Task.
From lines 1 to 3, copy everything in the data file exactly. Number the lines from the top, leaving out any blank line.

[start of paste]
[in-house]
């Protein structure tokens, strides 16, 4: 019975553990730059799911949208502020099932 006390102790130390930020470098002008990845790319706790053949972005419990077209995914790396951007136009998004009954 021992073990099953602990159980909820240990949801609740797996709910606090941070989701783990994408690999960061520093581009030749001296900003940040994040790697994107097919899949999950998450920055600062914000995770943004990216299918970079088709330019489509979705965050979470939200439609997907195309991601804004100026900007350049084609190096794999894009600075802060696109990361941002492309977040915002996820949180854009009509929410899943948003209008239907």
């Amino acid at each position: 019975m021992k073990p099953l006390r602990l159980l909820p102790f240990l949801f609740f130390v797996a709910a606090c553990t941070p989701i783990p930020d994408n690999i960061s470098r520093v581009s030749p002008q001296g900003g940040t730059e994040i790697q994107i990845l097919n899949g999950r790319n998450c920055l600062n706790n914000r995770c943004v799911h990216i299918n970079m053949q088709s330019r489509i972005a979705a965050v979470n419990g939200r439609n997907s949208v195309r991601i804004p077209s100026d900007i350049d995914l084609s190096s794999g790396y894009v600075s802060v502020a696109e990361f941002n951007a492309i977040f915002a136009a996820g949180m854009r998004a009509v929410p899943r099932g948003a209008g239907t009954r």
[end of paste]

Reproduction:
[in-house]
């Protein structure tokens, strides 16, 4: 019975553990730059799911949208502020099932 006390102790130390930020470098002008990845790319706790053949972005419990077209995914790396951007136009998004009954 021992073990099953602990159980909820240990949801609740797996709910606090941070989701783990994408690999960061520093581009030749001296900003940040994040790697994107097919899949999950998450920055600062914000995770943004990216299918970079088709330019489509979705965050979470939200439609997907195309991601804004100026900007350049084609190096794999894009600075802060696109990361941002492309977040915002996820949180854009009509929410899943948003209008239907």
């Amino acid at each position: 019975m021992k073990p099953l006390r602990l159980l909820p102790f240990l949801f609740f130390v797996a709910a606090c553990t941070p989701i783990p930020d994408n690999i960061s470098r520093v581009s030749p002008q001296g900003g940040t730059e994040i790697q994107i990845l097919n899949g999950r790319n998450c920055l600062n706790n914000r995770c943004v799911h990216i299918n970079m053949q088709s330019r489509i972005a979705a965050v979470n419990g939200r439609n997907s949208v195309r991601i804004p077209s100026d900007i350049d995914l084609s190096s794999g790396y894009v600075s802060v502020a696109e990361f941002n951007a492309i977040f915002a136009a996820g949180m854009r998004a009509v929410p899943r099932g948003a209008g239907t009954r």